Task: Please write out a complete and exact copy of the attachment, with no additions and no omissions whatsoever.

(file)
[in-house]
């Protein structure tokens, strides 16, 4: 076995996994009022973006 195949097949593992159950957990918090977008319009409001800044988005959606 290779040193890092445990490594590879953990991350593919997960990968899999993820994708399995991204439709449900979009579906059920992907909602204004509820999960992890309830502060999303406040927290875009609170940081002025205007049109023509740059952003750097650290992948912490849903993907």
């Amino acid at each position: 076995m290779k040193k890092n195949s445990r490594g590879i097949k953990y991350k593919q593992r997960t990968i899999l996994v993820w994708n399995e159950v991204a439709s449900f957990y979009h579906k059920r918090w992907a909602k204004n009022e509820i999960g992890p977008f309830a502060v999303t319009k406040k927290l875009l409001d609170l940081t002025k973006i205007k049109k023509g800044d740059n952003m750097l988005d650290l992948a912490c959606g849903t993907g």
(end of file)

[in-house]
């Protein structure tokens, strides 16, 4: 076995996994009022973006 195949097949593992159950957990918090977008319009409001800044988005959606 290779040193890092445990490594590879953990991350593919997960990968899999993820994708399995991204439709449900979009579906059920992907909602204004509820999960992890309830502060999303406040927290875009609170940081002025205007049109023509740059952003750097650290992948912490849903993907």
């Amino acid at each position: 076995m290779k040193k890092n195949s445990r490594g590879i097949k953990y991350k593919q593992r997960t990968i899999l996994v993820w994708n399995e159950v991204a439709s449900f957990y979009h579906k059920r918090w992907a909602k204004n009022e509820i999960g992890p977008f309830a502060v999303t319009k406040k927290l875009l409001d609170l940081t002025k973006i205007k049109k023509g800044d740059n952003m750097l988005d650290l992948a912490c959606g849903t993907g």